In sport, winning is everything. Come second and only your parents and the dog remember. Most readers will have forgotten that a month ago I reported that champion jockey Richard Hughes was hugely impressed by Richard Hannon’s Night of Thunder, calling him ‘a machine’ on the gallops. He expected Night of Thunder to win Newbury’s Greenham Stakes and become favourite for the 2,000 Guineas. Instead, the Greenham was won in devastating style by John Gosden’s Kingman with Night of Thunder well beaten in second. I advised readers to back Kingman for the Guineas and did so myself. But, come the day, when I discovered that Night of Thunder was 40–1, I had a saver on him too. Each way those had to be generous odds. To the chagrin of Richard Hughes, who felt he had to ride the stable’s also fancied 7–1 shot Toormore, Night of Thunder scorched home the winner. With the field split into two groups, Kingman led his side home but was in the wrong group.
There was a second reason for my 40–1 saver: Night of Thunder was ridden on the big day by former champion jockey Kieren Fallon, and, although Fallon is now 49, I believe that after a year of decline he is back riding almost as well as ever. It is all about confidence: over recent months Sheikh Mohammed’s Godolphin operation, owners of many of the best horses in training, had begun using Fallon not just as an experienced work-rider capable of giving them crucial feedback but as a race-rider too.
Shortly after the Guineas, his first British Classic in eight years, it was announced that Fallon was to be the joint stable jockey for the Godolphin horses trained by Saeed bin Suroor. Still supremely fit — he sometimes plays squash for an hour before a day’s racing — and the tactical master of many of Britain’s quirky racetracks, Fallon also travels with a huge cloud of controversy hovering over him. Episodes including a public fight with a fellow jockey, two bouts of suspension for cocaine use, past attendance at a clinic for a drink problem, an abandoned court case alleging his involvement in race-fixing and an accident which nearly lost him the use of one arm have trimmed the number of those prepared to use his considerable talents. But somehow today he seems more at ease with himself, the bad boy made good ready to enjoy his new and final opportunity. As the playwright Neil Simon once put it, ‘Sport is the only entertainment where, no matter how many times you go back, you never know the ending.’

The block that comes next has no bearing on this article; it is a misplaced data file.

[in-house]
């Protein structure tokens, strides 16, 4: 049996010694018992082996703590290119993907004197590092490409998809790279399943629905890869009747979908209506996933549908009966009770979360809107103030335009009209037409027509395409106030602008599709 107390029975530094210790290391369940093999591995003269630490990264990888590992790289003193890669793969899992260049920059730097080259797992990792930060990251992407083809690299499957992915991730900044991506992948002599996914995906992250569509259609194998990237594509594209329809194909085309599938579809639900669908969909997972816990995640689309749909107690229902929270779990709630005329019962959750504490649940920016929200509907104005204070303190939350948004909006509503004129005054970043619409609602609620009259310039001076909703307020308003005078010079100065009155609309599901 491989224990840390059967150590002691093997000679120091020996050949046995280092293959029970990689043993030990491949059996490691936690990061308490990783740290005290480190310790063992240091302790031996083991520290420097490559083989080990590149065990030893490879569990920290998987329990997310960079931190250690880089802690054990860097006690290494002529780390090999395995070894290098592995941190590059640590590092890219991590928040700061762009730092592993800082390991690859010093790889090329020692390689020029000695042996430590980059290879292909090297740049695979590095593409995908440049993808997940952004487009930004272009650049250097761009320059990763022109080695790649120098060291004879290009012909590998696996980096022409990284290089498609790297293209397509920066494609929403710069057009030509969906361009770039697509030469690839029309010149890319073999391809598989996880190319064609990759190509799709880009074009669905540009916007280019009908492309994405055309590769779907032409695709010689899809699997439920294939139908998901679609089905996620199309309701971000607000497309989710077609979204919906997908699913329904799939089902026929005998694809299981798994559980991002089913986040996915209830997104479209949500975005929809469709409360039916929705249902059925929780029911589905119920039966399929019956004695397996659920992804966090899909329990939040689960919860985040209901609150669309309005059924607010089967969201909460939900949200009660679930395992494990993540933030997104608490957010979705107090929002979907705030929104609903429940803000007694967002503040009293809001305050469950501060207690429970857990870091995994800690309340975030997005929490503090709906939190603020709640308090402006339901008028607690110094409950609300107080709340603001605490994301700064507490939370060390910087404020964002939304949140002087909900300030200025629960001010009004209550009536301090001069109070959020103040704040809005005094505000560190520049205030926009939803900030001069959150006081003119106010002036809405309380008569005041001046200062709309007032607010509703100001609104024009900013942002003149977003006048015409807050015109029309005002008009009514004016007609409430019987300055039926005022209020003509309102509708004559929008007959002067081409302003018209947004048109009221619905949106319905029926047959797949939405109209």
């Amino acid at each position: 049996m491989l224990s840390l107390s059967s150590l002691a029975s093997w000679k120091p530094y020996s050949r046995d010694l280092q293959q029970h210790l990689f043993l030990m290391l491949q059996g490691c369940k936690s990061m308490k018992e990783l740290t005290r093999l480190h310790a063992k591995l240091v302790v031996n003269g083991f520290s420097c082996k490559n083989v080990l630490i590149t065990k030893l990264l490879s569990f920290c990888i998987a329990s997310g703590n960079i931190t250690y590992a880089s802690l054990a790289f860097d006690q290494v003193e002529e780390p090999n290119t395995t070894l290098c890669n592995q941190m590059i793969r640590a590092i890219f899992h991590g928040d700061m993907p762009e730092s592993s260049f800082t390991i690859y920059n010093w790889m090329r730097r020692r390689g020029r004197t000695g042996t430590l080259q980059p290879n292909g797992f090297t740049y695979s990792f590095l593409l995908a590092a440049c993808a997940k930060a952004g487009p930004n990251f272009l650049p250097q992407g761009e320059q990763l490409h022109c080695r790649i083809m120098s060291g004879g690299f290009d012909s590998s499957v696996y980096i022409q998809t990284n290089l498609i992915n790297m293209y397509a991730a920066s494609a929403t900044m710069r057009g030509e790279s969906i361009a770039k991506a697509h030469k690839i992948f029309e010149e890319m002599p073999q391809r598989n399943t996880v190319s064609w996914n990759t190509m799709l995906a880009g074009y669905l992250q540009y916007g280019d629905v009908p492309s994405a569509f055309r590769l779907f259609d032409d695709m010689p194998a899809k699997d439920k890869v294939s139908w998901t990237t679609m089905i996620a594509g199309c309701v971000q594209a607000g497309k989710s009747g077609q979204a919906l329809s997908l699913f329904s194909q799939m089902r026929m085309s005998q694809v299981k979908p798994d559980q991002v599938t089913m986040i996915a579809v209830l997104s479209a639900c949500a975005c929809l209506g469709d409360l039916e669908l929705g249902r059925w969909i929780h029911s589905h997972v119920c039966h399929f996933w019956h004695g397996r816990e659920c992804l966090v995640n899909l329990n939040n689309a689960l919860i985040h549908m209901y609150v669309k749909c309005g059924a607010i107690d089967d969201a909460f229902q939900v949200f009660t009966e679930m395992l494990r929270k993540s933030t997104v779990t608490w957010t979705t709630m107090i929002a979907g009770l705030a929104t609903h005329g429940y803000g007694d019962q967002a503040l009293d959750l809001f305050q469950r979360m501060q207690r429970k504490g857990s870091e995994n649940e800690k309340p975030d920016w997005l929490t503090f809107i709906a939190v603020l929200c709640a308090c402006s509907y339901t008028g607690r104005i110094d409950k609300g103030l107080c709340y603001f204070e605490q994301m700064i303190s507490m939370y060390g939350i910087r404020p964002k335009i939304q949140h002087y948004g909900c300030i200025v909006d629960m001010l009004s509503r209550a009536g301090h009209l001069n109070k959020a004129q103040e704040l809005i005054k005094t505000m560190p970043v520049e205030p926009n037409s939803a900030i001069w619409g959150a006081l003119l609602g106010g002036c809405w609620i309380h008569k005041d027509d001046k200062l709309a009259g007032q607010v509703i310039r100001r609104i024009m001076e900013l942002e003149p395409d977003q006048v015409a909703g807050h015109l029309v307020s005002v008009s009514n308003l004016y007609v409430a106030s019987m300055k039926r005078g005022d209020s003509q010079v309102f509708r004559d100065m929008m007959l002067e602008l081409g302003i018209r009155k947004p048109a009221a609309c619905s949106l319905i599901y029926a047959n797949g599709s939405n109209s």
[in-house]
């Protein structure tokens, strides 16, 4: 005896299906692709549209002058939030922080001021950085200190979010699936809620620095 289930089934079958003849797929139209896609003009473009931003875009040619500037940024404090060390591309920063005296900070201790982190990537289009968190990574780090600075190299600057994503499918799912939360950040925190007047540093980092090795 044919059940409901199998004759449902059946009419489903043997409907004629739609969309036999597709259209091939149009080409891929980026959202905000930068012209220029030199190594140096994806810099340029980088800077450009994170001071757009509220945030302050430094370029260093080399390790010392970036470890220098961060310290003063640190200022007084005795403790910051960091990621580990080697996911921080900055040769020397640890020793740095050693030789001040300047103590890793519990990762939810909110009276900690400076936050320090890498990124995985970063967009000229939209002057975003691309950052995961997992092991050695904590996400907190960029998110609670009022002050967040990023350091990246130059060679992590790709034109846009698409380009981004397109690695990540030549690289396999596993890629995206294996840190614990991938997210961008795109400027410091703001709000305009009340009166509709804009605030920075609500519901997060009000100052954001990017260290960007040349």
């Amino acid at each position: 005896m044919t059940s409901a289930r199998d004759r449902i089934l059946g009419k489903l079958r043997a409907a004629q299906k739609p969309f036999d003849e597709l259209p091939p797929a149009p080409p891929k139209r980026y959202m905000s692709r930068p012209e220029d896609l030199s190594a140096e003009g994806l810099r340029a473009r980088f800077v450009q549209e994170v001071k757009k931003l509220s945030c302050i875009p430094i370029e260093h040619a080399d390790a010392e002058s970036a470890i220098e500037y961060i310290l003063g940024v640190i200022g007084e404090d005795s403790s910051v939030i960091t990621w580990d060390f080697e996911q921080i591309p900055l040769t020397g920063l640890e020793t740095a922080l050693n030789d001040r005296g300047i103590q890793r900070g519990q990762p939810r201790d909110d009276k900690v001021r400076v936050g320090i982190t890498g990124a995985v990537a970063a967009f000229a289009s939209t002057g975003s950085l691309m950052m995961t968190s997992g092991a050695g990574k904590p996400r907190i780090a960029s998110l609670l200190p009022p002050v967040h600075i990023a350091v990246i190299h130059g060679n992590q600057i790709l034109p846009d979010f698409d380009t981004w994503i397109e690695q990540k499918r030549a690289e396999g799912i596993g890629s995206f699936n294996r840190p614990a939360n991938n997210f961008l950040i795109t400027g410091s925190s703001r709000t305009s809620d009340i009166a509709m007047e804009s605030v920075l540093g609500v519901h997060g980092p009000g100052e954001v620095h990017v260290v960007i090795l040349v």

Racing folk, particularly betting folk, like happy endings and I am hoping that with this year’s Twelve to Follow I can produce one, although I fear another 40–1 winner may be beyond me. With Fallon’s likely Derby mount True Story yet to run his Epsom trial and Aidan O’Brien’s Australia looking to me the likeliest winner at Epsom, I will go first for John Gosden’s Tagroodha as a Classic hope. She ran an impressive trial for the Oaks at the Guineas meeting. Equally impressive was Sir Michael Stoute’s Gospel Choir, winner over a mile and a half of the Qatar Bloodstock Jockey Club Stakes and there was no mistaking the assertive cocking of the maestro’s jaw as he declared of Gospel Choir: ‘We’re going to be ambitious now.’
Aktabantay, a 370,000 guineas purchase trained by Hugo Palmer, ran green when second to the Fallon-ridden Elite Gardens but looks a two-year-old to watch, and in that same category Richard Fahey reckons his Vimy Ridge a sharp one. His racecourse debut at Leicester last month showed promise.
It can be a mistake to invest too much confidence in three-year-old sprinters because they often struggle for a season against their olders. For that reason, I will exclude Clive Cox’s Fear Or Favour from the list despite his win at Bath last month while keeping an eye on his progress. The same goes for Marco Botti’s Naadir, third in a Newmarket sprint. But I am including three in that age group who have impressed their trainers. David O’Meara’s That Is The Spirit won over seven furlongs at Doncaster on 30 March without coming off the bridle and should stay further. Charlie Hills’s Cable Bay kept on improving as a two-year-old and David Simcock rates his Madame Chiang as an exciting prospect.
I drew attention to rookie trainer Olly Stevens last season and he only failed by a neck to land the 1,000 Guineas with Lightning Thunder. I like the look of his Heleman, who battled on to win a one-mile maiden at Kempton. Charlie Appleby’s Outstrip trailed in last in the 2,000 Guineas but scoped badly afterwards and I believe we can ignore that run. Among the sprinters, I like the look of Roger Varian’s Justineo, fifth on his seasonal debut, and Charlie Hills’s four-year-old Lucky Beggar. My final choice for the Twelve is the Curragh-based Gorteo. Johnny Murtagh was the ultimate professional in the saddle and clearly knows how to train. Gorteo, he insists, has a big future.
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